Townsend, Tennessee - Great Smoky Mountains National Park

Welcome to the Fishing Report.  It was 80 degrees in the shade at 8:30 am.  I’ll be glad when this heat wave is over.  We’re about there.  The high Wednesday will be around 84 degrees.  The low is expected to be 63 degrees.  That’s more like it. That is close to normal. 

A thunderstorm just missed us early yesterday evening.  I could hear the thunder but saw no rain.  But, it did hit somewhere in the Smokies in the Little River watershed.  The water is rising and the flow is above normal for the first time in a while.  The flow rate is currently 122 cubic feet per second (cfs) in Little River.  Median flow for this date is 113 cfs.  That is good news.  We have a good chance for thunderstorms today and tonight.  I hope that happens.

The added water supply will help the fishing.  I would still go early in the morning or late in the evenings, fish the faster water and stay in the shade.  Hiking into or driving to a smaller high elevation stream would be a good idea.  You will find cooler water, more active trout and comfortable surroundings.  Trout should be taking most light colored dry flies, terrestrials, nymphs or Green Weenies. 

Low water makes fishing for trout more challenging.  Trout like to hide and live in riffles where the oxygen supply is more abundant and the fast moving water offers cover which makes the trout less vulnerable to predators.  They hide behind rocks in the slower water we call pockets.  When food drifts by they will dart out and grab the meal.  Often the trout does not have a lot of time to make a decision whether to feed or not.  The water is moving the food fast and the trout’s metabolism is usually in high gear if the water is warmer so they don’t miss many opportunities.

Using lighter tippet will produce more strikes.  Today I would start with 5X and maybe go down to 6X if I’m not getting any action.  It is of course important for you to hide from the trout.  Wear clothing that blends in.  Do not cast a shadow on the water you are fishing.  You will need to make short casts in the pocket water to allow for a good drift.  If that fly is not moving at the same rate of speed as the current it is in, most wild trout won’t eat it.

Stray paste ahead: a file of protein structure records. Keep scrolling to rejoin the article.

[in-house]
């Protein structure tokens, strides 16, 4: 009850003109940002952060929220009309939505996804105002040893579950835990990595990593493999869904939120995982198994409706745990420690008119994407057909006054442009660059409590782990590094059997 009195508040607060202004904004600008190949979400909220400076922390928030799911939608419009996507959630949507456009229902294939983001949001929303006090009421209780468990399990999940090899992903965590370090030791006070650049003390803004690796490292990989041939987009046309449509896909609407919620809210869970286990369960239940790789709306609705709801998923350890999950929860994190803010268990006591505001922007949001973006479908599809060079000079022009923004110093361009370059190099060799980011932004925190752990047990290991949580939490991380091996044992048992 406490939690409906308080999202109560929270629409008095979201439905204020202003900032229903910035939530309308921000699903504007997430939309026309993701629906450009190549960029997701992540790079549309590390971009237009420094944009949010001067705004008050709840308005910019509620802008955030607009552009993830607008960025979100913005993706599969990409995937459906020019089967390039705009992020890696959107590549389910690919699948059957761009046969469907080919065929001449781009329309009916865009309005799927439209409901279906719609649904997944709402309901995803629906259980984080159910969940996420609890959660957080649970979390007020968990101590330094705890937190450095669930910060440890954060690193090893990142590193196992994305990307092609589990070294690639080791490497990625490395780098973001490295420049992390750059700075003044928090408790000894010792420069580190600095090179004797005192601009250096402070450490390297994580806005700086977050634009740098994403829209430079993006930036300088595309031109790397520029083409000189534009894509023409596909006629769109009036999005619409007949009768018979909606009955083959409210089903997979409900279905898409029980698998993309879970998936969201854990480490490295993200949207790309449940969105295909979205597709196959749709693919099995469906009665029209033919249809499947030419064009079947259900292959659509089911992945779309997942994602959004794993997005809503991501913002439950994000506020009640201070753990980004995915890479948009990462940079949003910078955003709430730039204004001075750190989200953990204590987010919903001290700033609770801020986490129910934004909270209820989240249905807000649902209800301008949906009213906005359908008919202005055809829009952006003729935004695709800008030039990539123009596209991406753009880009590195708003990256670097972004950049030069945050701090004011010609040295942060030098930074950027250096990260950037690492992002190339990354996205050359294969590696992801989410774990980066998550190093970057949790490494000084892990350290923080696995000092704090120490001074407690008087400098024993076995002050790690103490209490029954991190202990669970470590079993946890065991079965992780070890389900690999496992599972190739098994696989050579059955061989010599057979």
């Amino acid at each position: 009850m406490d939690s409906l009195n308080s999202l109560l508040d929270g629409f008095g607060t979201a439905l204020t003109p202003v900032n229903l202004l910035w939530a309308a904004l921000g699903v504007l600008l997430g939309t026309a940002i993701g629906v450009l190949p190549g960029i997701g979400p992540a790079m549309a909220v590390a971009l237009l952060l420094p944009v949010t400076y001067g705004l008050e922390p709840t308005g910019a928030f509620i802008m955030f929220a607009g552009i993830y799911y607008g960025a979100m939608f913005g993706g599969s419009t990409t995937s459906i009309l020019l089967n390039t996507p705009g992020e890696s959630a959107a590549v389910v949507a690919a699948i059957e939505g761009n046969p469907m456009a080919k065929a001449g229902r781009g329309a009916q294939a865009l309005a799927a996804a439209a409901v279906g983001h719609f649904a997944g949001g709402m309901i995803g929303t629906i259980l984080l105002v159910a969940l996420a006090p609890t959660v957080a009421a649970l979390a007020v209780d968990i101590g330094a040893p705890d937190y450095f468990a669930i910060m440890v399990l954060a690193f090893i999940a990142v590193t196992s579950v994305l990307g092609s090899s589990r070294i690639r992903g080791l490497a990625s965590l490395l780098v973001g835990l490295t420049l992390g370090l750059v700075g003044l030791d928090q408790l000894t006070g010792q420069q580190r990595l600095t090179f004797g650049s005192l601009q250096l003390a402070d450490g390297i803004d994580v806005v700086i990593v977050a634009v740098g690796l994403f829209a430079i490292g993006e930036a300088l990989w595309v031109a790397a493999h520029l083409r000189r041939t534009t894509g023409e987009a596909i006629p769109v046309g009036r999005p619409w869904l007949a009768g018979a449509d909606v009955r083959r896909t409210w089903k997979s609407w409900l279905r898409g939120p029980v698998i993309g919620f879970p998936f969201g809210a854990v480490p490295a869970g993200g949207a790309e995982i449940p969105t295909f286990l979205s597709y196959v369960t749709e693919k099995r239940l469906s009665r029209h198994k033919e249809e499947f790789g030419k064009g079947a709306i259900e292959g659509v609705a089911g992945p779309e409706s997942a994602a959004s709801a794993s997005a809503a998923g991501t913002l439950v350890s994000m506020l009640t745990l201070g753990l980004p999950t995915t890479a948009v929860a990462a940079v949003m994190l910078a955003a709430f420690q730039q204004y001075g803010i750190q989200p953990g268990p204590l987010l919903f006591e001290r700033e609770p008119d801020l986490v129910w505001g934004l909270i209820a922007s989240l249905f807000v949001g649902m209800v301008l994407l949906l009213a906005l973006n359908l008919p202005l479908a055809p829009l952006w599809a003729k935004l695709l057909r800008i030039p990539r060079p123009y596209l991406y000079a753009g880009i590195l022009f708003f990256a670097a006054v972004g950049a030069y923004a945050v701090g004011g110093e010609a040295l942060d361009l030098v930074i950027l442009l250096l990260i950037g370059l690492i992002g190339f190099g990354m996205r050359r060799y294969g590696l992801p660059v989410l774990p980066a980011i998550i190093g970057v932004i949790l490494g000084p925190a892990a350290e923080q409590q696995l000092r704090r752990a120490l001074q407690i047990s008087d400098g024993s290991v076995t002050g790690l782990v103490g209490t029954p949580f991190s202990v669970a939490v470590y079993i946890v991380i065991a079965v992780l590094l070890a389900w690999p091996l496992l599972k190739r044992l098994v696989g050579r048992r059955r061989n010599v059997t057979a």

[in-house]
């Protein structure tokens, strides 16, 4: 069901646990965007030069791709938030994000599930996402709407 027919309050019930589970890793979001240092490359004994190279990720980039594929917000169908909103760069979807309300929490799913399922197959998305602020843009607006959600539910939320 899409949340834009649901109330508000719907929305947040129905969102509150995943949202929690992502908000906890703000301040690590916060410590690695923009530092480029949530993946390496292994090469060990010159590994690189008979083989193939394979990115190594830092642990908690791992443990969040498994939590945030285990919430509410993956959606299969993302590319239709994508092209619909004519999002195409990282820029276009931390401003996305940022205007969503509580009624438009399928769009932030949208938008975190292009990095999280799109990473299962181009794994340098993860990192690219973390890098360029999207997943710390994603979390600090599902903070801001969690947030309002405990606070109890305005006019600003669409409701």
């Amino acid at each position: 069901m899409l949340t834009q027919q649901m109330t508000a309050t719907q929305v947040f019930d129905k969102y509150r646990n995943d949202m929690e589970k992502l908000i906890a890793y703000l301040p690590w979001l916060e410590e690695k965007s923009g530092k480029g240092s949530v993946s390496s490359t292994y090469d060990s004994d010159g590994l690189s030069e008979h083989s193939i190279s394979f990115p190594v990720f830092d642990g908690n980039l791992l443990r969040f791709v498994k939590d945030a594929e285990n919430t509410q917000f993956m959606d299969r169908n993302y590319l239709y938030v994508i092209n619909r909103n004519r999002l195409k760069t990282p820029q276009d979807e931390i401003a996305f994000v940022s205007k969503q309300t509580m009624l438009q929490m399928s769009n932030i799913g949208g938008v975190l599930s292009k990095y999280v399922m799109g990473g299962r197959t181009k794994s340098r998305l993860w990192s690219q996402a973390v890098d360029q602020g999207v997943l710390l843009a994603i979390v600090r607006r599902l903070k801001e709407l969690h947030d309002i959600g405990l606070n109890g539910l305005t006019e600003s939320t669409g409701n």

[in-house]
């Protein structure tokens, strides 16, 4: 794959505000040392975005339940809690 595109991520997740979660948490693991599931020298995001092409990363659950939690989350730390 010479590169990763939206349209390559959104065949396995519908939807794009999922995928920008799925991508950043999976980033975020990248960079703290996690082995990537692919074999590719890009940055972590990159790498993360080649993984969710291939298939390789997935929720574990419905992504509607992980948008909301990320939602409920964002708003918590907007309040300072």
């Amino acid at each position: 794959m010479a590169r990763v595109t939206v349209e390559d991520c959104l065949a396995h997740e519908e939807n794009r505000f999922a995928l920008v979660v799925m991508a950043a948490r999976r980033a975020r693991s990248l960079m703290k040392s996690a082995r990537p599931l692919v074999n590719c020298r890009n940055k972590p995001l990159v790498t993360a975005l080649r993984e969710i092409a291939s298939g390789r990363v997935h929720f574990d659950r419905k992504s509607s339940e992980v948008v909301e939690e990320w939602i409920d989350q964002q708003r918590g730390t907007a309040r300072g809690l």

Fishing in the backcountry on these hot summer evenings can be a lot of fun.  Watch out for thunderstorms and sudden flash floods.  That does not happen often but it can.  Watch for discolored water.  A storm can occur upstream and you might not suspect it.  You can often notice discolored water before you notice higher water.  Watch for both when you know there are storms in the area.

July is our wettest month of the year.  I know that’s hard to believe but it’s true.  That may be because of afternoon thunderstorms, tropical storms from the Gulf or both.  I hope our July rain comes from thunderstorms.  We don’t need any bad weather in the Gulf right now.  Frankly, I don’t know what we need down there.  The Panhandle and Big Bend area of Florida is one of my favorite places to visit.  It makes me sick to think of any negative disturbance to that refuge.  I would probably like coastal Alabama and Louisiana just as much but I feel at home in the Panhandle. 

I was talking to a couple of grouper fishermen one day at a marina.  They were brothers.  This was about three years ago.  Their boat was docked next to one of my friend’s boat.  They told me about going out to sea and staying for several nights catching grouper to bring back to the mainland and sell.  We talked for a while and became friends. 

The next day I was at the marina again.  The two brothers were still there.  I didn’t expect the answer I got to my question.  I asked them if they would let me go out to sea with them and help.  I would not charge anything, in fact I would have to go to Florida and pay my own way.  I just thought this would be an experience of a lifetime.  Believe it or not, they said yes.  I got their business card, met their families and dreamed about doing this some day.  And someday, maybe I will.

Have a great day and thank you for being here with us.

Byron Begley
June 28, 2010

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